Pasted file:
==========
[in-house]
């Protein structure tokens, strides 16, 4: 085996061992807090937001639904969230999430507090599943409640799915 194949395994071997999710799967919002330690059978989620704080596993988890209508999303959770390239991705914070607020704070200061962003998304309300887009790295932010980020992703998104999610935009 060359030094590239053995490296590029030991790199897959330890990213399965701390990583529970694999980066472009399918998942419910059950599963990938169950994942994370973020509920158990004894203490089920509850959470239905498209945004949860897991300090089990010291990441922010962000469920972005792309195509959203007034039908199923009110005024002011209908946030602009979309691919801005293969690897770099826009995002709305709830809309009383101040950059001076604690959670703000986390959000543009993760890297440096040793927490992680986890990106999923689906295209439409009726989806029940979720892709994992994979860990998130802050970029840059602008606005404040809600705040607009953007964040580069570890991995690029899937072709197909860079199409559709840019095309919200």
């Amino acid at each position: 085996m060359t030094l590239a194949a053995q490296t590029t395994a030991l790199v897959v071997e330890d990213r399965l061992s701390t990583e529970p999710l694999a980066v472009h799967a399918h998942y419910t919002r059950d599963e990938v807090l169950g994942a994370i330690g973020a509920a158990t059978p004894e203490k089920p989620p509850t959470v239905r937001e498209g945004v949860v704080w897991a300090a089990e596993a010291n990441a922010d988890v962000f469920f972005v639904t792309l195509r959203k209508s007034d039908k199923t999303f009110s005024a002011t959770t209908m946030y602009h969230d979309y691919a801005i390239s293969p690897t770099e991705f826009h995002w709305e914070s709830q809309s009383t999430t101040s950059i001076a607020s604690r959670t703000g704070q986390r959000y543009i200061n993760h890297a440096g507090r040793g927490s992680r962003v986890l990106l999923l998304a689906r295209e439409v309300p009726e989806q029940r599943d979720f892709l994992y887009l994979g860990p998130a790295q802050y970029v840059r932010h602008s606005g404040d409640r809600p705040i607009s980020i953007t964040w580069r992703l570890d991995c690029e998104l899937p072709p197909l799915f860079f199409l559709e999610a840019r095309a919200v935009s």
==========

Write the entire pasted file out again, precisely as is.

[in-house]
């Protein structure tokens, strides 16, 4: 085996061992807090937001639904969230999430507090599943409640799915 194949395994071997999710799967919002330690059978989620704080596993988890209508999303959770390239991705914070607020704070200061962003998304309300887009790295932010980020992703998104999610935009 060359030094590239053995490296590029030991790199897959330890990213399965701390990583529970694999980066472009399918998942419910059950599963990938169950994942994370973020509920158990004894203490089920509850959470239905498209945004949860897991300090089990010291990441922010962000469920972005792309195509959203007034039908199923009110005024002011209908946030602009979309691919801005293969690897770099826009995002709305709830809309009383101040950059001076604690959670703000986390959000543009993760890297440096040793927490992680986890990106999923689906295209439409009726989806029940979720892709994992994979860990998130802050970029840059602008606005404040809600705040607009953007964040580069570890991995690029899937072709197909860079199409559709840019095309919200």
């Amino acid at each position: 085996m060359t030094l590239a194949a053995q490296t590029t395994a030991l790199v897959v071997e330890d990213r399965l061992s701390t990583e529970p999710l694999a980066v472009h799967a399918h998942y419910t919002r059950d599963e990938v807090l169950g994942a994370i330690g973020a509920a158990t059978p004894e203490k089920p989620p509850t959470v239905r937001e498209g945004v949860v704080w897991a300090a089990e596993a010291n990441a922010d988890v962000f469920f972005v639904t792309l195509r959203k209508s007034d039908k199923t999303f009110s005024a002011t959770t209908m946030y602009h969230d979309y691919a801005i390239s293969p690897t770099e991705f826009h995002w709305e914070s709830q809309s009383t999430t101040s950059i001076a607020s604690r959670t703000g704070q986390r959000y543009i200061n993760h890297a440096g507090r040793g927490s992680r962003v986890l990106l999923l998304a689906r295209e439409v309300p009726e989806q029940r599943d979720f892709l994992y887009l994979g860990p998130a790295q802050y970029v840059r932010h602008s606005g404040d409640r809600p705040i607009s980020i953007t964040w580069r992703l570890d991995c690029e998104l899937p072709p197909l799915f860079f199409l559709e999610a840019r095309a919200v935009s």